History’s darker side
Karleen Koen’s historical fiction
doesn’t pull punches
COSTCO HAS 50 copies of
Karleen Koen’s Through a
Glass Darkly, with signed
book plates, to give
a way. To enter, print
y our name, member-
s hip number, ad-
d ress and daytime
postcard or letter and
s end it to: Karleen
K oen, The Costco
C onnection, P.O.
B ox 34088, Seattle,
O r send an e-mail
to g email@example.com,
w ith “ Karleen Koen” in
the subject line.
No purchase is necessary. Open
to legal residents of the U.S.
(except Puerto Rico) who are age
18 or older at the time of entry
and who are current Costco
members. One entry per household. Entries must be received or
postmarked by July 1, 2008. Winners will be randomly selected
and notified by mail on or before
August 1, 2008. The value of the
prize is $16.95. Void where prohibited. Winners are responsible
for all applicable federal, state
and local taxes. Odds of winning
depend on the number of eligible
entries received. Employees
of Costco or Sourcebooks and
their families are not eligible.
By J. Rentilly
HISTORY OFTEN IS UNKIND, brutally sacrificing profoundly human level rarely achieved and also on
its heroes, tearing true love to shreds and leaving an equally high intellectual level of h istorical
villainy unpunished. Although historical novels research and character analysis,” says
often varnish reality’s imperfections, putting bows Naggar. “Every time I thought I knew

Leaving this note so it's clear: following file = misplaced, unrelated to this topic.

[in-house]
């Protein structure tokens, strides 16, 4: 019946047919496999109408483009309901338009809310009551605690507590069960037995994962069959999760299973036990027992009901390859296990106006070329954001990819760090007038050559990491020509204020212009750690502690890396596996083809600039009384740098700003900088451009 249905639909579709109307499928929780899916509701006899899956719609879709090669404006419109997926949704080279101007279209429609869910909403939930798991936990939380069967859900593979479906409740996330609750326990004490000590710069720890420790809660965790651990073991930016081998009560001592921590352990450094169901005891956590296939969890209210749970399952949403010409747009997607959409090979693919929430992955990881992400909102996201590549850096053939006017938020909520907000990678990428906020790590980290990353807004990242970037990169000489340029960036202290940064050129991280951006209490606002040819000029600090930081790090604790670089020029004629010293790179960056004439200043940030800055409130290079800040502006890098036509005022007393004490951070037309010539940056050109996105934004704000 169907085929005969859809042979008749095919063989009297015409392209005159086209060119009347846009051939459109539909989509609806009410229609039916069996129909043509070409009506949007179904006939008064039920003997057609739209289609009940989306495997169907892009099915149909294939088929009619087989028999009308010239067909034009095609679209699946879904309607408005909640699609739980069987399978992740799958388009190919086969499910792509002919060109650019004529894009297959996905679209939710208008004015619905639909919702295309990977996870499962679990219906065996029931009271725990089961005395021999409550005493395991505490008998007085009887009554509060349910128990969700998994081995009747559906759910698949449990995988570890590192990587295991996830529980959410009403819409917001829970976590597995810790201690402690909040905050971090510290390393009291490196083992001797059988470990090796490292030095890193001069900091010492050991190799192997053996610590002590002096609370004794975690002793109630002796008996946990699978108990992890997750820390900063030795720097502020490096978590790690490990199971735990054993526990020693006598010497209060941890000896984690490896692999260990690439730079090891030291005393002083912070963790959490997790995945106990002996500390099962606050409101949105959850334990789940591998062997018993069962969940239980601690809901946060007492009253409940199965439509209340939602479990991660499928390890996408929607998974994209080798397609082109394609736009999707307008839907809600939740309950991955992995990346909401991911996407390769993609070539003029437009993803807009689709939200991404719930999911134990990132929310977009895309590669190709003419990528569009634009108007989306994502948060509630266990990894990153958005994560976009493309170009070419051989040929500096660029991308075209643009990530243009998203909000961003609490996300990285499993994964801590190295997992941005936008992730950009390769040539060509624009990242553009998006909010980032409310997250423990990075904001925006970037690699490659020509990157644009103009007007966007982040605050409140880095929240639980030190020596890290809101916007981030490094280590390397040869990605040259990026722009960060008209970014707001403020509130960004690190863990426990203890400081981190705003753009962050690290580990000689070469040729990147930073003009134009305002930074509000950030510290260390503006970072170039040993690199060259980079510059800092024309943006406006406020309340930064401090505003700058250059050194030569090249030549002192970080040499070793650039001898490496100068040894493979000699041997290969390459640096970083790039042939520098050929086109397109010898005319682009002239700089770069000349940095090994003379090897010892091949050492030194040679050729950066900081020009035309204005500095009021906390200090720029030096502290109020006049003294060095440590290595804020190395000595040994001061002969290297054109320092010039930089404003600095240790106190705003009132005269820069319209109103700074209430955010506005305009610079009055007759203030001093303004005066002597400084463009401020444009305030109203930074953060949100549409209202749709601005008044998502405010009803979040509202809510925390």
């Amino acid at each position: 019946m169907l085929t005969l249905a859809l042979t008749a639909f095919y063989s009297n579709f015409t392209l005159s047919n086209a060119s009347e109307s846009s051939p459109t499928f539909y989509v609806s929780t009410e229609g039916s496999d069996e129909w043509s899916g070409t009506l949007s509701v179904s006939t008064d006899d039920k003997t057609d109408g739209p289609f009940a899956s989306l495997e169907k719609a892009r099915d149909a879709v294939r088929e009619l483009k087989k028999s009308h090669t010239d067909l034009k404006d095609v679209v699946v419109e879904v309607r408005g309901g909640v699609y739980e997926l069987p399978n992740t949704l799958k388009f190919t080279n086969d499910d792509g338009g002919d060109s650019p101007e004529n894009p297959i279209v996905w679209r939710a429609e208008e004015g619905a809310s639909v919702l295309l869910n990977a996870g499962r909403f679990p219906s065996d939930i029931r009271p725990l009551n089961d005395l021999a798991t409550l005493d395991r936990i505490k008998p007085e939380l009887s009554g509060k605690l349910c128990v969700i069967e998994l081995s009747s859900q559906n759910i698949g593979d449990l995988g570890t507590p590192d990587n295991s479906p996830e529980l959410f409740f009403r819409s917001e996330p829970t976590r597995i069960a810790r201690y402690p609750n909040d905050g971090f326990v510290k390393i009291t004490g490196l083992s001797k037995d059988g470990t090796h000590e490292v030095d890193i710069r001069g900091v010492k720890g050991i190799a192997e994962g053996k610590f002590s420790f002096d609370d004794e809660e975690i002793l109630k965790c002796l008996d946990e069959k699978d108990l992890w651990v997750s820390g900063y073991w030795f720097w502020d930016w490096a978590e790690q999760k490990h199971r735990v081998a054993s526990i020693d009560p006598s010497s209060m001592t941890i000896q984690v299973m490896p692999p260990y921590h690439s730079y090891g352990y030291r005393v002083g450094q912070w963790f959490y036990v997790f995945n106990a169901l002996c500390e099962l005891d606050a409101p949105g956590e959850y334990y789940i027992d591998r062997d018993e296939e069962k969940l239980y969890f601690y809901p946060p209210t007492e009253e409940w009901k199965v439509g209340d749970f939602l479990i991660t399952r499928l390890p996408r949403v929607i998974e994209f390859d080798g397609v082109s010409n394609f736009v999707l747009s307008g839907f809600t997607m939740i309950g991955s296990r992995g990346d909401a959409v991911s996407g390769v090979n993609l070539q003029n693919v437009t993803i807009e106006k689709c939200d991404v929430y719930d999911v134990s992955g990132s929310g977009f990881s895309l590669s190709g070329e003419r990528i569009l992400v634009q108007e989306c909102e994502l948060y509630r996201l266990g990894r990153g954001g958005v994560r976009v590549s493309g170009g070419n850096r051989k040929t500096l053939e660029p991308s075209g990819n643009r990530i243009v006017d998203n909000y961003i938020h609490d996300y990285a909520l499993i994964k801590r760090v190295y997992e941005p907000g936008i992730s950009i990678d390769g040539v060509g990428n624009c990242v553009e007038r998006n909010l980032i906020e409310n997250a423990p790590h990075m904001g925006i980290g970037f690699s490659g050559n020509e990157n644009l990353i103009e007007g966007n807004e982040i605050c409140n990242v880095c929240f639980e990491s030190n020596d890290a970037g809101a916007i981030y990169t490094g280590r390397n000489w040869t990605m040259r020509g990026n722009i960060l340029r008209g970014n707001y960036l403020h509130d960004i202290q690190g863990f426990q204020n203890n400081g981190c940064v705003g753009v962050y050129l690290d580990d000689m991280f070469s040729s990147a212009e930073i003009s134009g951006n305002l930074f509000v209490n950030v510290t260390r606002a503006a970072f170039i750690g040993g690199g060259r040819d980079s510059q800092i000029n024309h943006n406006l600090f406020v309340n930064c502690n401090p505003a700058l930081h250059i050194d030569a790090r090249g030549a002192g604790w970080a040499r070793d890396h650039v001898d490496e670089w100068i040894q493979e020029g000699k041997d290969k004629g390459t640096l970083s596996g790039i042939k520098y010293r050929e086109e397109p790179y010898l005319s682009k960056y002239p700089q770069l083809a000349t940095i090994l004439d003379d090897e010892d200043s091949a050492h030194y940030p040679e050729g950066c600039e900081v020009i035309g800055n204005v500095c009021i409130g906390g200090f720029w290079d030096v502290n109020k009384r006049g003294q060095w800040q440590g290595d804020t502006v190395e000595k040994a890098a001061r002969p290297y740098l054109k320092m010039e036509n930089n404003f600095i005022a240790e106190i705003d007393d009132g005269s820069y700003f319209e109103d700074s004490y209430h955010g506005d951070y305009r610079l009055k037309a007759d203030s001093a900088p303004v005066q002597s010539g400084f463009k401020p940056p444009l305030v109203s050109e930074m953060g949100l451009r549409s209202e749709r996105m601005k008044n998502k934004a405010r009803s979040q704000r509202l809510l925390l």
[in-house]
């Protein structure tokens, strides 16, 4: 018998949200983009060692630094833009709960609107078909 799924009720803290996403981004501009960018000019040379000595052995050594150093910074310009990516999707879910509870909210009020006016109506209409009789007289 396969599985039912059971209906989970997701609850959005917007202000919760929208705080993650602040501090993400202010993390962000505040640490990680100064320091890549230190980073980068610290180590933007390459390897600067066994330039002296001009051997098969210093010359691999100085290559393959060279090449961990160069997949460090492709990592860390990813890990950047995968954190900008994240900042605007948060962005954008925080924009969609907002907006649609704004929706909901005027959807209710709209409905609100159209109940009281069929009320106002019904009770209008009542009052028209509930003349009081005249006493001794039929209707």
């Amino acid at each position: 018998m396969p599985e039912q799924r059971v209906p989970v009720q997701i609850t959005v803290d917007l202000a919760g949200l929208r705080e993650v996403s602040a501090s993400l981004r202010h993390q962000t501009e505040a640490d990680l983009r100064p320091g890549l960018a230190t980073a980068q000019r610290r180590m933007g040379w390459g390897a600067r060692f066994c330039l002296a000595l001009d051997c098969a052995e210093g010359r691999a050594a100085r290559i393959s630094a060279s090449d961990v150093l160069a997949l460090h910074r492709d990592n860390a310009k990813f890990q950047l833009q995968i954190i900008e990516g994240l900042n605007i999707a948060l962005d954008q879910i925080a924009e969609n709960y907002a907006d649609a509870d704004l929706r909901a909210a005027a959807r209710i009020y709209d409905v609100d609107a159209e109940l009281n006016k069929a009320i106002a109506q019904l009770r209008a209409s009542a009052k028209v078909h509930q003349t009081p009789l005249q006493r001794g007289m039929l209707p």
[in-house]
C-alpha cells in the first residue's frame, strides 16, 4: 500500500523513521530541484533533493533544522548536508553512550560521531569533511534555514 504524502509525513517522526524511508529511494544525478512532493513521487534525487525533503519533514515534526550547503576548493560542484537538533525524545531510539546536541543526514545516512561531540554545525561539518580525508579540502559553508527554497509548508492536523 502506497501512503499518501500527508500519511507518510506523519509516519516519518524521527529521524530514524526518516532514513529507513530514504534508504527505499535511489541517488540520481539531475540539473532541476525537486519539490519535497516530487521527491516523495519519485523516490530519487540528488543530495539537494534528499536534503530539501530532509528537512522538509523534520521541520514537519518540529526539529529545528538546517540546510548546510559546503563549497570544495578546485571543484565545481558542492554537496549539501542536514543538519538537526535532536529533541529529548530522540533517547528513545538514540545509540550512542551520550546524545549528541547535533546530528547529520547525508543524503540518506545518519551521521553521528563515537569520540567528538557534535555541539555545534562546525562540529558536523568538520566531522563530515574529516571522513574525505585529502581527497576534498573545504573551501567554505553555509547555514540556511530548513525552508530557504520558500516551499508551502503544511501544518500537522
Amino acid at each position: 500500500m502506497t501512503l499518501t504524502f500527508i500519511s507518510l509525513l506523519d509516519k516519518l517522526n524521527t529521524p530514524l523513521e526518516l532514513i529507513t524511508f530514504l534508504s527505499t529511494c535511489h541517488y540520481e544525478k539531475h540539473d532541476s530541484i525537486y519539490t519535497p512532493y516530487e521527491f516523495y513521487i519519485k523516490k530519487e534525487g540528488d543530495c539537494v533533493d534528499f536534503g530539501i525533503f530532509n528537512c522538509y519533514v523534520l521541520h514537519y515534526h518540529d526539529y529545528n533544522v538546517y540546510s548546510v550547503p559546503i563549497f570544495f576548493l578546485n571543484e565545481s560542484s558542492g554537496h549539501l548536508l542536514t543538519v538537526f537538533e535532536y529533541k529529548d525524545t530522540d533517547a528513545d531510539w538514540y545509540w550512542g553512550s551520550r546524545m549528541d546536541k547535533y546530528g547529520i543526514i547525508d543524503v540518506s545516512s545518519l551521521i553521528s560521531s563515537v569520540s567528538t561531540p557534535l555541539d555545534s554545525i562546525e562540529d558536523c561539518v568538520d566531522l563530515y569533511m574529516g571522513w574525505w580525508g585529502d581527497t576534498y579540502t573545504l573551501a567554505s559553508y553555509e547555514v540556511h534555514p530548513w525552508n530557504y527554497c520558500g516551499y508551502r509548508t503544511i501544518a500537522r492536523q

and ribbons atop the atrocities of epochs, Karleen where Karleen was going with the story,
Koen, author of the brilliant, galvanizing Through a she deftly took me somewhere else. I
Glass Darkly, refuses to gloss over history’s dark think that’s one reason the book still mat-days, crafting nourishing, soulful, enduring work in ters so much to readers 20 years on.”
the process. While putting the finish-Published 20 years ago, Darkly is ing touches on her fourth
still a hot seller and widely read. Koen’s novel, King, due in earl y
debut novel, it weaves a rich, full- 2009, Koen teaches a fiction -
blooded tapestry of star-crossed love, writing class at Rice Universi ty
royal chicanery and political intrigue, and also works as co-founder of of
set against the backdrop of 18th-cen- Women in the Visual and Literary
tury London and Paris. Koen, also the Arts, a Houston-based organization
author of Dark Angels and Now Face to that supports and stimulates creativity
Face, believes readers have responded in women.
warmly to Darkly not in spite of its “We have done marvelous things:
tougher edges, but because of them. collaborations between artists and writ-
“In most historical romances, the ers, performances, chapbooks, fundrais-girl always gets the boy, no matter the ing and we support two scholarships a
challenges,” says Koen, whose grandfa- Karleen Koen year,” she tells The Connection. “I’ve
ther introduced her to the historical fiction of Frank seen women too afraid to even say what their medium
Yerby, Frank Slaughter and Zane Grey when she was is, and after being around the presence of other